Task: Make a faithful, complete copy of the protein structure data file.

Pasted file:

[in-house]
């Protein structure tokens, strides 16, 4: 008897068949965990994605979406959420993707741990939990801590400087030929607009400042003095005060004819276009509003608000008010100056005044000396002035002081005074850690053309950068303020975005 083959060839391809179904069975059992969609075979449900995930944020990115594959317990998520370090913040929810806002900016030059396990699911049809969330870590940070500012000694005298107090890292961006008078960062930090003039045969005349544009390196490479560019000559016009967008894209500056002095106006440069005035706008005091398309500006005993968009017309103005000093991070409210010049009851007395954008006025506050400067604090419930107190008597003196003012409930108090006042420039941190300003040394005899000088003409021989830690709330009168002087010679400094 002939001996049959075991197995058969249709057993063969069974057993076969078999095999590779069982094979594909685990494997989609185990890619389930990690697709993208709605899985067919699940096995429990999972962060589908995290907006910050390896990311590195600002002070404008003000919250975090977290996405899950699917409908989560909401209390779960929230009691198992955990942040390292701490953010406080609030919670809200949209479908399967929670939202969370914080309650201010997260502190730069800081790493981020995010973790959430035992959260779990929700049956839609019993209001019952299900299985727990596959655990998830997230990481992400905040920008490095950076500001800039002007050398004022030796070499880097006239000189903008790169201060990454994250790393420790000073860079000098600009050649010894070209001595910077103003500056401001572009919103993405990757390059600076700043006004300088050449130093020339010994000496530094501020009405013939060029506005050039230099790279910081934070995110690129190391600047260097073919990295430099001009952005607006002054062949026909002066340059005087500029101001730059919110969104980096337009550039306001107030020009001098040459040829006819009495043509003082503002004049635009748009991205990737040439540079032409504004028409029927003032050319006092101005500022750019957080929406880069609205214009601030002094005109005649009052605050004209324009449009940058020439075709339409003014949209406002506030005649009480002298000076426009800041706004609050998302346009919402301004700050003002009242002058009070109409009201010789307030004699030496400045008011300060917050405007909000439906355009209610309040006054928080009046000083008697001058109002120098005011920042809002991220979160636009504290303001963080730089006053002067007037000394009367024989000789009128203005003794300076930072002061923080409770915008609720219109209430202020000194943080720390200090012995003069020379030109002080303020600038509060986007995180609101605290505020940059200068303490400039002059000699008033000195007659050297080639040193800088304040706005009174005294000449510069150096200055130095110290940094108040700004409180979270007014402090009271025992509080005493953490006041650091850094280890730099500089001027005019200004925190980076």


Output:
[in-house]
């Protein structure tokens, strides 16, 4: 008897068949965990994605979406959420993707741990939990801590400087030929607009400042003095005060004819276009509003608000008010100056005044000396002035002081005074850690053309950068303020975005 083959060839391809179904069975059992969609075979449900995930944020990115594959317990998520370090913040929810806002900016030059396990699911049809969330870590940070500012000694005298107090890292961006008078960062930090003039045969005349544009390196490479560019000559016009967008894209500056002095106006440069005035706008005091398309500006005993968009017309103005000093991070409210010049009851007395954008006025506050400067604090419930107190008597003196003012409930108090006042420039941190300003040394005899000088003409021989830690709330009168002087010679400094 002939001996049959075991197995058969249709057993063969069974057993076969078999095999590779069982094979594909685990494997989609185990890619389930990690697709993208709605899985067919699940096995429990999972962060589908995290907006910050390896990311590195600002002070404008003000919250975090977290996405899950699917409908989560909401209390779960929230009691198992955990942040390292701490953010406080609030919670809200949209479908399967929670939202969370914080309650201010997260502190730069800081790493981020995010973790959430035992959260779990929700049956839609019993209001019952299900299985727990596959655990998830997230990481992400905040920008490095950076500001800039002007050398004022030796070499880097006239000189903008790169201060990454994250790393420790000073860079000098600009050649010894070209001595910077103003500056401001572009919103993405990757390059600076700043006004300088050449130093020339010994000496530094501020009405013939060029506005050039230099790279910081934070995110690129190391600047260097073919990295430099001009952005607006002054062949026909002066340059005087500029101001730059919110969104980096337009550039306001107030020009001098040459040829006819009495043509003082503002004049635009748009991205990737040439540079032409504004028409029927003032050319006092101005500022750019957080929406880069609205214009601030002094005109005649009052605050004209324009449009940058020439075709339409003014949209406002506030005649009480002298000076426009800041706004609050998302346009919402301004700050003002009242002058009070109409009201010789307030004699030496400045008011300060917050405007909000439906355009209610309040006054928080009046000083008697001058109002120098005011920042809002991220979160636009504290303001963080730089006053002067007037000394009367024989000789009128203005003794300076930072002061923080409770915008609720219109209430202020000194943080720390200090012995003069020379030109002080303020600038509060986007995180609101605290505020940059200068303490400039002059000699008033000195007659050297080639040193800088304040706005009174005294000449510069150096200055130095110290940094108040700004409180979270007014402090009271025992509080005493953490006041650091850094280890730099500089001027005019200004925190980076």